Yet even prior to the oil boom levels of dependency, the oil producers were fully addicted to imports to survive. The best example of which was the 1973 Arab-Israeli War, in which the oil producers instituted a «boycott» against the US/West in support of Pan Arab political goals vis-à-vis the US backed Israeli occupation of Arab land. Even under these, the most favorable conditions to restrict trade, the Saudi led producers were not able or willing to sustain their oil boycott for much more than a month. Alnasrawi discusses this pre-oil boom level of dependency.
The failure of the Arab oil weapon was inevitable, given the nature of the dependency of individual economies on the oil sector and the broader pattern of security, political, economic, and cultural dependence of the individual countries especially on the United States. The multiple dependency linkages in virtually every facet of interaction between the Arab countries and the United States mitigated any genuinely independent action by Arab governments. Arab governments were not only incapable of acting against United States interests, but they were unwilling to do so, given the long history of close alliance between Arab ruling elites on the one hand and the United States government on the other [Alnasrawi 1991, 109]. Economists argue that 1973 represented an era in which the oil producers were much less dependent on the West than they are today.
The second level of dependency stems from the influx of millions of Arab workers into the oil producing states, which entailed the transfer of billions of dollars back to the labor exporting countries. These remittances created a derivative or secondary dependence on oil related transfers to the non-oil states. They became dependent on the oil producers to provide work for their citizens, the associated remittances themselves and on the industrialized nations for the imports that were purchased with these remittances. However, this dependency made the labor exporting countries highly vulnerable to restrictions in employment levels by the host country. One excellent example for that occurred in the aftermath of the Iraqi invasion of Kuwait and is taking place now in Libya. The Saudis not liking the response of the Yemeni government to Iraqi actions expelled half a million Yemeni workers from the Kingdom. Being one of the poorest of the poor, the Yemeni economy was incapable of absorbing these workers. Yemen and the other relatively poor Arab countries became even less well off having to borrow to replace the remittances. (After the war, the Kuwaitis summarily expelled 400,000 Palestinian.)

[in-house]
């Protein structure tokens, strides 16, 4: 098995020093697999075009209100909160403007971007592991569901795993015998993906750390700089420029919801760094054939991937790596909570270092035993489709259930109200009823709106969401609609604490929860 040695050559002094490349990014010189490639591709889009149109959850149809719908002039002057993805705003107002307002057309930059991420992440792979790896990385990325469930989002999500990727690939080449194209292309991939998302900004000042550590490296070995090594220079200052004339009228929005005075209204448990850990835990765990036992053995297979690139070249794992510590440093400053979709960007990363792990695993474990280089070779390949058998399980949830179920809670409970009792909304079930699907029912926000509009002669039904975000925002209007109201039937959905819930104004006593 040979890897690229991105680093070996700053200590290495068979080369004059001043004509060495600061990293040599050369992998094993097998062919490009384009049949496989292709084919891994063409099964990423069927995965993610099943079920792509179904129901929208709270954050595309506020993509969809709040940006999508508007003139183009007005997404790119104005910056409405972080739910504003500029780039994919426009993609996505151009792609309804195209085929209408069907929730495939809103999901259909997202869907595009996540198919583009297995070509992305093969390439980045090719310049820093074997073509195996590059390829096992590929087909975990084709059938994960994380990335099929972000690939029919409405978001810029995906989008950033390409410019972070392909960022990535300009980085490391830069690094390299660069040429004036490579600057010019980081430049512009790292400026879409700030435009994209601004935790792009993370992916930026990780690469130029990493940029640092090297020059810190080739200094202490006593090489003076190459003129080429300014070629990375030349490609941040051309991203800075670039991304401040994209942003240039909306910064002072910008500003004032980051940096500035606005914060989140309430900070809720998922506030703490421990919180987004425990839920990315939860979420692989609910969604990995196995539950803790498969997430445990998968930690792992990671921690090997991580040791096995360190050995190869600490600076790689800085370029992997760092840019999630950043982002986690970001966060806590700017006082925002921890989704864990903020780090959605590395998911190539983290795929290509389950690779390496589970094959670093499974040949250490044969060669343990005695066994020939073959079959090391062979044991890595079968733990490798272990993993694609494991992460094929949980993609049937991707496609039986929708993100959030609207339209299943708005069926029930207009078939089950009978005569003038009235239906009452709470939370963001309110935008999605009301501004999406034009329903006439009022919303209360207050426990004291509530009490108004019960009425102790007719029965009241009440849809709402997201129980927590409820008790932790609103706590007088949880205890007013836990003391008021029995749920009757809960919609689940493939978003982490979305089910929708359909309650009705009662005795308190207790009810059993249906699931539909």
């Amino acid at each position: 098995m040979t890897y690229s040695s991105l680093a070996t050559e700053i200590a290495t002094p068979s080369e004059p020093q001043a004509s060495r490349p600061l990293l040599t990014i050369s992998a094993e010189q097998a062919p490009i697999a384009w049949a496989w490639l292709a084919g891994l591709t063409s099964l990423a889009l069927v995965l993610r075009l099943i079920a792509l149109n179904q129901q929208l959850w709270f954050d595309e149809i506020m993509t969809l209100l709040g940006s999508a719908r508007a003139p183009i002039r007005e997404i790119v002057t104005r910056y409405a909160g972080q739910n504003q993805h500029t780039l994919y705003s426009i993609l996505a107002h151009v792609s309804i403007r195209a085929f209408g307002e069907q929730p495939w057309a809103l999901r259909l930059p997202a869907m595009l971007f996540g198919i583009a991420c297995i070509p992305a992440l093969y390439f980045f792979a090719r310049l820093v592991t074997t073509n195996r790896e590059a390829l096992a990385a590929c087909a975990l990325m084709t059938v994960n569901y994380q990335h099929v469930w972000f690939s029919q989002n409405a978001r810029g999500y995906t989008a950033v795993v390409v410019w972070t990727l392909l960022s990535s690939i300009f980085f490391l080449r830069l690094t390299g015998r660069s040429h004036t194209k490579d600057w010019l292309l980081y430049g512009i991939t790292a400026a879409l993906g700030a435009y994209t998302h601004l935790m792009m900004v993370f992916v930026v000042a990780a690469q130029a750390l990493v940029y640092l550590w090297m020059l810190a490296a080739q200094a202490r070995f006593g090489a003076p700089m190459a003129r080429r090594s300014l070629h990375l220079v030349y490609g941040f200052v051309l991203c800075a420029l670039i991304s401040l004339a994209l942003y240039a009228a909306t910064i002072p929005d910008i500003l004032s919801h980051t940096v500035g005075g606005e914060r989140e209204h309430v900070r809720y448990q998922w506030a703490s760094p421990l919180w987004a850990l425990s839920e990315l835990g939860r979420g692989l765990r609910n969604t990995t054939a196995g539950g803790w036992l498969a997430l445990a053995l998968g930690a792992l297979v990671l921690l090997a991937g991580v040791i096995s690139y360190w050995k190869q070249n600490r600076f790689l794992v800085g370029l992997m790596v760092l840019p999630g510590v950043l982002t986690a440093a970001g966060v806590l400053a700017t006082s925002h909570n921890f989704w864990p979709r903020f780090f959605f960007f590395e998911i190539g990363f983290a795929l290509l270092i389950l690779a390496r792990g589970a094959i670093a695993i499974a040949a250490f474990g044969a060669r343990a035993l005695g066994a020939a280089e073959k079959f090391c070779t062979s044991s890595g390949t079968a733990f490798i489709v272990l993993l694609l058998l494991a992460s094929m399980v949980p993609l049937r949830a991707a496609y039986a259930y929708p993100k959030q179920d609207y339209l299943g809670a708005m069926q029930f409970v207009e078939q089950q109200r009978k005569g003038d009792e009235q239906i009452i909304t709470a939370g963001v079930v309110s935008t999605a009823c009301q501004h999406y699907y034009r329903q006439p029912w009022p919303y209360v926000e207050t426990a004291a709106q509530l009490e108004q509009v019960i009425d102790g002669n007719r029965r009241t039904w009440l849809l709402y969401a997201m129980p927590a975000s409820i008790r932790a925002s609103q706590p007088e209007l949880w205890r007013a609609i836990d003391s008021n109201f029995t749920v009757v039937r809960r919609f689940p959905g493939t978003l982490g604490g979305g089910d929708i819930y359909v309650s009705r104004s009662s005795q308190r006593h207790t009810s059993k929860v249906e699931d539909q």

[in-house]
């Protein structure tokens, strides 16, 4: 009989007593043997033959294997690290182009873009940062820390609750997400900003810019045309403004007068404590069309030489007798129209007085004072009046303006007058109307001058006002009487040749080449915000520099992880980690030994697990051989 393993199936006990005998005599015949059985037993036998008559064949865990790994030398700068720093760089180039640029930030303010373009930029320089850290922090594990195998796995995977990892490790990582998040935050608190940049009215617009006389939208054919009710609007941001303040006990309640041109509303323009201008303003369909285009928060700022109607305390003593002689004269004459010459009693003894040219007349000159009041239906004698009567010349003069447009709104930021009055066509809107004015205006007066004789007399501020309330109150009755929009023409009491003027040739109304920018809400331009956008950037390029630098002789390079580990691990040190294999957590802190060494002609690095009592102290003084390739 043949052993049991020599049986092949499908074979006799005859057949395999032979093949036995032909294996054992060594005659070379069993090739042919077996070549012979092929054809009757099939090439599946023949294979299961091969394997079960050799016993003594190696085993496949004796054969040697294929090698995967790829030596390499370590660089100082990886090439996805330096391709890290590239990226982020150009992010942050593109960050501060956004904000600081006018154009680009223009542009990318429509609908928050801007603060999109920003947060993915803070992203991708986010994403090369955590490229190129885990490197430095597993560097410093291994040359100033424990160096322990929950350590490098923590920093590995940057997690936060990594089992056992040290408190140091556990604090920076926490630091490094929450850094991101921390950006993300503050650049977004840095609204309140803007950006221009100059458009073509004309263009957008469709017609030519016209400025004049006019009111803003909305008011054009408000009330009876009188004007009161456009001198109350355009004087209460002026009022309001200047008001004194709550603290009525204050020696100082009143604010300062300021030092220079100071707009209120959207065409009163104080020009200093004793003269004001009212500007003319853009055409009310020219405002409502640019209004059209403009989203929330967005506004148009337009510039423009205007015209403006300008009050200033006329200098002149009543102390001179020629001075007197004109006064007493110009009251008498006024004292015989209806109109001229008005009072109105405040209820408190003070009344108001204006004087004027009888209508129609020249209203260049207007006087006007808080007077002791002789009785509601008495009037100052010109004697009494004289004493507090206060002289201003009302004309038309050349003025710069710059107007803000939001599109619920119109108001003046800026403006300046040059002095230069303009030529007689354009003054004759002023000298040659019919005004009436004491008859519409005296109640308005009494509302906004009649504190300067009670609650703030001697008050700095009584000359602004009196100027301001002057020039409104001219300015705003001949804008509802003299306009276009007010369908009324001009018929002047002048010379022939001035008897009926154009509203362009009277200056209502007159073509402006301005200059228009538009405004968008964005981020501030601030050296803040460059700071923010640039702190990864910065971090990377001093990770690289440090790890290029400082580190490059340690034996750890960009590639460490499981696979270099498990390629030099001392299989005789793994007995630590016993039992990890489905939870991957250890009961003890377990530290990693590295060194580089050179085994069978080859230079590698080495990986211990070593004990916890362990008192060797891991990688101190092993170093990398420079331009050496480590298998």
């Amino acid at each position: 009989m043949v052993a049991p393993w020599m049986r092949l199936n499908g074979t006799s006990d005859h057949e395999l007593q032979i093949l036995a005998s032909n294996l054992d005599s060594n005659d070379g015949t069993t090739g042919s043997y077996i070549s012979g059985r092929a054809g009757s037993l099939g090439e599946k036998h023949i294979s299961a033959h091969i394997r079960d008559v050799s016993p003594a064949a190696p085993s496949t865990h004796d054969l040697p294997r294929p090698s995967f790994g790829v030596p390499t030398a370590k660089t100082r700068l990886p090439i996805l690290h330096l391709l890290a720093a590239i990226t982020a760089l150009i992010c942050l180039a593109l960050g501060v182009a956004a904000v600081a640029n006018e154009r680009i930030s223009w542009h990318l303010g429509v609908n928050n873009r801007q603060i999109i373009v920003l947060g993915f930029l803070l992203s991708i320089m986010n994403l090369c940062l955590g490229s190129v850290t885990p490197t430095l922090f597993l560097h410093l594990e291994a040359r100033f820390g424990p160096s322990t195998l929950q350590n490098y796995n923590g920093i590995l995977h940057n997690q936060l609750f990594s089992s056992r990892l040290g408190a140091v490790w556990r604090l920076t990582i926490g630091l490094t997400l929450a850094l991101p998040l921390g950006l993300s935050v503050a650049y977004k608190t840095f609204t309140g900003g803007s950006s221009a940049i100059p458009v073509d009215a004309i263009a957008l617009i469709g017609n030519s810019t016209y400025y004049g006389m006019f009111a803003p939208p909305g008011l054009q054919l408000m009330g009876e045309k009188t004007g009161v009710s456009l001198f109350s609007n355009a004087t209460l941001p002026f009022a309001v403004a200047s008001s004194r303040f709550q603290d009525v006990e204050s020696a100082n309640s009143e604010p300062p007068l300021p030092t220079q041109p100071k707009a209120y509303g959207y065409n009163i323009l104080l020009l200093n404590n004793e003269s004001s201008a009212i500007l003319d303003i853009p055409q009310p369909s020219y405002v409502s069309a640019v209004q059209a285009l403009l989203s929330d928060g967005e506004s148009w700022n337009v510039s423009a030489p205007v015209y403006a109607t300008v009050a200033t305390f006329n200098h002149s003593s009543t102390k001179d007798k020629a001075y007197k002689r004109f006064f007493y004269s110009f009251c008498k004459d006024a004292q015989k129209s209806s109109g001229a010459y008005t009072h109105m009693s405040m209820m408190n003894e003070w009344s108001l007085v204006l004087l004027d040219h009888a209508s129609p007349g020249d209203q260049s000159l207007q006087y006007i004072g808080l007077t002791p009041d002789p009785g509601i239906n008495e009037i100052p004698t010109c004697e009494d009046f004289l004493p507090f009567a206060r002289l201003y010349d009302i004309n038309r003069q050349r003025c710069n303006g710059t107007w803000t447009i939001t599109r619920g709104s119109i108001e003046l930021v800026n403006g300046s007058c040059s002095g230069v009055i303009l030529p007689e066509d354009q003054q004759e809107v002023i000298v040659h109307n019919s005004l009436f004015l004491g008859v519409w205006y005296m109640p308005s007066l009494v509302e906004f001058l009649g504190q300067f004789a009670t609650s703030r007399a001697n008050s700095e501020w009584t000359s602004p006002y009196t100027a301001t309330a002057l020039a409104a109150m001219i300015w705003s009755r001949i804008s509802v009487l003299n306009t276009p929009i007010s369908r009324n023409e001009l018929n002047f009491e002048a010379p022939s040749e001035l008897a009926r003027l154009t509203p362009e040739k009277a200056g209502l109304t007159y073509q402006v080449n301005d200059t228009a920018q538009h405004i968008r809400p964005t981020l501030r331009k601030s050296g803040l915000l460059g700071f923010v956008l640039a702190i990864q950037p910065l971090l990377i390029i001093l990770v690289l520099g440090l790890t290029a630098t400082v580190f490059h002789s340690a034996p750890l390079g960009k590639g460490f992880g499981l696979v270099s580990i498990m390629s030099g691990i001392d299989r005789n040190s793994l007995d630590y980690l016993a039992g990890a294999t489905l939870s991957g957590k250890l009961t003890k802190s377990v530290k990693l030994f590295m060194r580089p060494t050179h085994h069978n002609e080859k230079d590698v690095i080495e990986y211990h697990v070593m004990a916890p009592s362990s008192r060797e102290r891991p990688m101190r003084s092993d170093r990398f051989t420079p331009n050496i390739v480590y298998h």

A third dimension of dependency has to do with the investment of petrodollars in Western financial markets. Such a practice put these funds at the mercy of the economic vitality of these countries and of course keeps these funds out of the local economies. If for example inflation was high, as it was in the late 1970’s in the US, the value of these investments could and did decline precipitously. In addition these assets are vulnerable to the political whims of the Western government who can freeze them in the event a state is deemed to be behaving improperly, (e.g. Iran, Libya and Iraq). It thus limits the political and/or military options of the various states. Alnasrawi summarizes: «It should be clear from this outline that far from attaining its political objectives or even enhancing political and economic independence, the oil price revolution seems to have increased the links between oil-producing countries and the industrialized countries with the consequent rise in their dependency on the West [Alnasrawi 1991, 107].
Economic dependency of course translates into political vulnerability, which in turn decreases a states influence and ability to deal with others on equal footing. Thus oils contribution to the «hydrocarbon centric society» has created a state of political impotence vis-à-vis the West. The Arab regimes, especially the oil producers of the Gulf, are therefore extremely limited in their ability to act independently of US/Western wishes.
Attempts at Liberalization
Economic liberalization in the Arab world is inversely proportional to the level of oil rents available to the regimes on a per capita basis. It is no coincidence that the largest country, Egypt is at the vanguard of such reforms after the recent mass revolution. The negative correlation between oil wealth and the rate of liberalization is further evidenced by the economic and political reforms of such countries as Turkey, Egypt, Morocco, and Tunisia after the fall down of the regime.
The oil producers have only entertained the need to liberalize their economies when the price of oil had gone so low as to force them to think of new ways to raise revenues and/or reduce spending. Each time (low) prices provided the impetus to initiate movement in that direction however, threats to the regimes stability had them backsliding, reverting to borrowing to buy time for prices to rebound as was evidenced after the Iraq conflict. «With the upturn in prices and demand following the second Gulf war, those states rushed to abandon policies of austerity and resume the previous pattern of generous allocations» [Bill and Springborg, 432].